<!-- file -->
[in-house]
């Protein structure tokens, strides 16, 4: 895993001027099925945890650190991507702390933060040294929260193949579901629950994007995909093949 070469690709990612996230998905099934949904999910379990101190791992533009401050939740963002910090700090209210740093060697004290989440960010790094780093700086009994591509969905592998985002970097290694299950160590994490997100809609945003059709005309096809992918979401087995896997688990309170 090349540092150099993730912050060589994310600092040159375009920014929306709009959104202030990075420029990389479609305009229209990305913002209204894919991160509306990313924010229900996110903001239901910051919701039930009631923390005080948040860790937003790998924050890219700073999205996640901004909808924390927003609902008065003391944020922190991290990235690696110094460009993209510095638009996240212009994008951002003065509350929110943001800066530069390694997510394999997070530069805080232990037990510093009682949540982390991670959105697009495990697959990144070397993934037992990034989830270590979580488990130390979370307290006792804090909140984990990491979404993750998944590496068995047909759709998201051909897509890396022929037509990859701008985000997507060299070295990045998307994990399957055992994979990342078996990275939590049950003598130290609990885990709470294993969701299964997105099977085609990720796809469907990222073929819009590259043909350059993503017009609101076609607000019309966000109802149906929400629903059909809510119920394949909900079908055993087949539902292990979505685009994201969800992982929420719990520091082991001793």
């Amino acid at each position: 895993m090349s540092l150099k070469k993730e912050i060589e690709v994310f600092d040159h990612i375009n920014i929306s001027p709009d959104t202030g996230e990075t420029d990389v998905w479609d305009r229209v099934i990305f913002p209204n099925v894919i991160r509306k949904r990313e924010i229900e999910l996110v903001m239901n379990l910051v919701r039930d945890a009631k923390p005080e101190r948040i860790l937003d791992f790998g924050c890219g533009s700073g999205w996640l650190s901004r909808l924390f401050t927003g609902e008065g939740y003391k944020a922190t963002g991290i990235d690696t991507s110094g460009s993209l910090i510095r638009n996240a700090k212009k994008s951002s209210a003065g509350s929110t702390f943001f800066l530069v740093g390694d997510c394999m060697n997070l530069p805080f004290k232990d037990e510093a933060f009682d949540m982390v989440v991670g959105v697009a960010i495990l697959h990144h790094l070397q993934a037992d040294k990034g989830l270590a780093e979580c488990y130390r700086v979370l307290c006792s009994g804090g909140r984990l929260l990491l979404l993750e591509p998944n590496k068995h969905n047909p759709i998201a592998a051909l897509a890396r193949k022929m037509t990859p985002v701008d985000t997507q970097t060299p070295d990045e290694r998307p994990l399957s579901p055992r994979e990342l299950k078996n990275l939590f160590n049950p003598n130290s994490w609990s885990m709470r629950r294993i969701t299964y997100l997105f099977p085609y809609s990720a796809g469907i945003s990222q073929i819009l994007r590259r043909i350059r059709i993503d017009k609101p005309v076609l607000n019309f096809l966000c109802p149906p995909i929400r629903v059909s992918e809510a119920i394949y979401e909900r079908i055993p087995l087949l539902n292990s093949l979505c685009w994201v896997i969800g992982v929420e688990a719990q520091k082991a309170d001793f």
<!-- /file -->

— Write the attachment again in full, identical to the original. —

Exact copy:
[in-house]
């Protein structure tokens, strides 16, 4: 895993001027099925945890650190991507702390933060040294929260193949579901629950994007995909093949 070469690709990612996230998905099934949904999910379990101190791992533009401050939740963002910090700090209210740093060697004290989440960010790094780093700086009994591509969905592998985002970097290694299950160590994490997100809609945003059709005309096809992918979401087995896997688990309170 090349540092150099993730912050060589994310600092040159375009920014929306709009959104202030990075420029990389479609305009229209990305913002209204894919991160509306990313924010229900996110903001239901910051919701039930009631923390005080948040860790937003790998924050890219700073999205996640901004909808924390927003609902008065003391944020922190991290990235690696110094460009993209510095638009996240212009994008951002003065509350929110943001800066530069390694997510394999997070530069805080232990037990510093009682949540982390991670959105697009495990697959990144070397993934037992990034989830270590979580488990130390979370307290006792804090909140984990990491979404993750998944590496068995047909759709998201051909897509890396022929037509990859701008985000997507060299070295990045998307994990399957055992994979990342078996990275939590049950003598130290609990885990709470294993969701299964997105099977085609990720796809469907990222073929819009590259043909350059993503017009609101076609607000019309966000109802149906929400629903059909809510119920394949909900079908055993087949539902292990979505685009994201969800992982929420719990520091082991001793």
């Amino acid at each position: 895993m090349s540092l150099k070469k993730e912050i060589e690709v994310f600092d040159h990612i375009n920014i929306s001027p709009d959104t202030g996230e990075t420029d990389v998905w479609d305009r229209v099934i990305f913002p209204n099925v894919i991160r509306k949904r990313e924010i229900e999910l996110v903001m239901n379990l910051v919701r039930d945890a009631k923390p005080e101190r948040i860790l937003d791992f790998g924050c890219g533009s700073g999205w996640l650190s901004r909808l924390f401050t927003g609902e008065g939740y003391k944020a922190t963002g991290i990235d690696t991507s110094g460009s993209l910090i510095r638009n996240a700090k212009k994008s951002s209210a003065g509350s929110t702390f943001f800066l530069v740093g390694d997510c394999m060697n997070l530069p805080f004290k232990d037990e510093a933060f009682d949540m982390v989440v991670g959105v697009a960010i495990l697959h990144h790094l070397q993934a037992d040294k990034g989830l270590a780093e979580c488990y130390r700086v979370l307290c006792s009994g804090g909140r984990l929260l990491l979404l993750e591509p998944n590496k068995h969905n047909p759709i998201a592998a051909l897509a890396r193949k022929m037509t990859p985002v701008d985000t997507q970097t060299p070295d990045e290694r998307p994990l399957s579901p055992r994979e990342l299950k078996n990275l939590f160590n049950p003598n130290s994490w609990s885990m709470r629950r294993i969701t299964y997100l997105f099977p085609y809609s990720a796809g469907i945003s990222q073929i819009l994007r590259r043909i350059r059709i993503d017009k609101p005309v076609l607000n019309f096809l966000c109802p149906p995909i929400r629903v059909s992918e809510a119920i394949y979401e909900r079908i055993p087995l087949l539902n292990s093949l979505c685009w994201v896997i969800g992982v929420e688990a719990q520091k082991a309170d001793f």